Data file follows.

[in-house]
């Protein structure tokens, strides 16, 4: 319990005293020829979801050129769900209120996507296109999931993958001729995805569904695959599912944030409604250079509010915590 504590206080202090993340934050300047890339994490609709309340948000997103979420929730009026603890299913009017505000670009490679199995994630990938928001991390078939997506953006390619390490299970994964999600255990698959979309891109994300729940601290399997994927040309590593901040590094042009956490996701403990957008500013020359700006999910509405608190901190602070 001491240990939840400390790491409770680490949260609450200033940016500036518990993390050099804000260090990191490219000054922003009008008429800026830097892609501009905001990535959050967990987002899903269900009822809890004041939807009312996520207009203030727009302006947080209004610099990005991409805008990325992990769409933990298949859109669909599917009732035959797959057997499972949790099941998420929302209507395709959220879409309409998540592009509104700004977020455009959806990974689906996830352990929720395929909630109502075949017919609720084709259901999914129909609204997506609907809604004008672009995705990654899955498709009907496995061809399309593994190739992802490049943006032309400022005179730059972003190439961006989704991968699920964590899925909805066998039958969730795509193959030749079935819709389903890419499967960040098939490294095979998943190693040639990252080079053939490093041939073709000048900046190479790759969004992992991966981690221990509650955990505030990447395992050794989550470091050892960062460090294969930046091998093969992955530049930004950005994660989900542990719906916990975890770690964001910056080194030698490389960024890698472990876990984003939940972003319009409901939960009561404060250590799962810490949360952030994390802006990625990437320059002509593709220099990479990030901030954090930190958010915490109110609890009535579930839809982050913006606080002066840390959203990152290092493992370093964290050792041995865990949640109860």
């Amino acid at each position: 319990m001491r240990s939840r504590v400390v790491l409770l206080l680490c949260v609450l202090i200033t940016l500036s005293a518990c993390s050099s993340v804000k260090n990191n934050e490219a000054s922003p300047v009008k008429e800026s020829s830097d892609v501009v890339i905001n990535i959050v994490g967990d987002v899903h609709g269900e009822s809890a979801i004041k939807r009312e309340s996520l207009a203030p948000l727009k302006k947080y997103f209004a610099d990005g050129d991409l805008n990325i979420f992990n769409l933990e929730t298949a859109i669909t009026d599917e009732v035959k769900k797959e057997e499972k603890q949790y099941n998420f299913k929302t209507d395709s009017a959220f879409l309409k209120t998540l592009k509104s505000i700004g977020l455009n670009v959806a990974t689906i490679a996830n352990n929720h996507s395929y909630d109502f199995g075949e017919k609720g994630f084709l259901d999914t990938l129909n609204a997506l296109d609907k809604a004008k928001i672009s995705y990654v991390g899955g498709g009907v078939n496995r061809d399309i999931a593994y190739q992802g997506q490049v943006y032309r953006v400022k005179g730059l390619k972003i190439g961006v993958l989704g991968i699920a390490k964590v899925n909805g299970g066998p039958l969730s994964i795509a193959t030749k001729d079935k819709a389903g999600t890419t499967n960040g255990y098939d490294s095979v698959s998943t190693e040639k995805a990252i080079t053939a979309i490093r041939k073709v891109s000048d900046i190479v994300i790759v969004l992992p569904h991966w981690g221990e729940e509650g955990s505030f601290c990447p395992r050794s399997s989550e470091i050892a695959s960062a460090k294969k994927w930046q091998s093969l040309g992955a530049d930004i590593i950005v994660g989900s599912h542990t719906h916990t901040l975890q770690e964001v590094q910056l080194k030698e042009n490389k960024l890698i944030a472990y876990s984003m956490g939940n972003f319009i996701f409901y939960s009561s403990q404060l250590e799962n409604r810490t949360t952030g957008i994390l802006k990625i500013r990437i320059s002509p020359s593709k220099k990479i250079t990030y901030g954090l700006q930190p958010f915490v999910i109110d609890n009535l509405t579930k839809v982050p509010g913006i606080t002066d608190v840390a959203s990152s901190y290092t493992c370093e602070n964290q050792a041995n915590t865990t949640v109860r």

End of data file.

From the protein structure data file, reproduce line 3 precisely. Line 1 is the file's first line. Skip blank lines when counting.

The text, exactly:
């Amino acid at each position: 319990m001491r240990s939840r504590v400390v790491l409770l206080l680490c949260v609450l202090i200033t940016l500036s005293a518990c993390s050099s993340v804000k260090n990191n934050e490219a000054s922003p300047v009008k008429e800026s020829s830097d892609v501009v890339i905001n990535i959050v994490g967990d987002v899903h609709g269900e009822s809890a979801i004041k939807r009312e309340s996520l207009a203030p948000l727009k302006k947080y997103f209004a610099d990005g050129d991409l805008n990325i979420f992990n769409l933990e929730t298949a859109i669909t009026d599917e009732v035959k769900k797959e057997e499972k603890q949790y099941n998420f299913k929302t209507d395709s009017a959220f879409l309409k209120t998540l592009k509104s505000i700004g977020l455009n670009v959806a990974t689906i490679a996830n352990n929720h996507s395929y909630d109502f199995g075949e017919k609720g994630f084709l259901d999914t990938l129909n609204a997506l296109d609907k809604a004008k928001i672009s995705y990654v991390g899955g498709g009907v078939n496995r061809d399309i999931a593994y190739q992802g997506q490049v943006y032309r953006v400022k005179g730059l390619k972003i190439g961006v993958l989704g991968i699920a390490k964590v899925n909805g299970g066998p039958l969730s994964i795509a193959t030749k001729d079935k819709a389903g999600t890419t499967n960040g255990y098939d490294s095979v698959s998943t190693e040639k995805a990252i080079t053939a979309i490093r041939k073709v891109s000048d900046i190479v994300i790759v969004l992992p569904h991966w981690g221990e729940e509650g955990s505030f601290c990447p395992r050794s399997s989550e470091i050892a695959s960062a460090k294969k994927w930046q091998s093969l040309g992955a530049d930004i590593i950005v994660g989900s599912h542990t719906h916990t901040l975890q770690e964001v590094q910056l080194k030698e042009n490389k960024l890698i944030a472990y876990s984003m956490g939940n972003f319009i996701f409901y939960s009561s403990q404060l250590e799962n409604r810490t949360t952030g957008i994390l802006k990625i500013r990437i320059s002509p020359s593709k220099k990479i250079t990030y901030g954090l700006q930190p958010f915490v999910i109110d609890n009535l509405t579930k839809v982050p509010g913006i606080t002066d608190v840390a959203s990152s901190y290092t493992c370093e602070n964290q050792a041995n915590t865990t949640v109860r």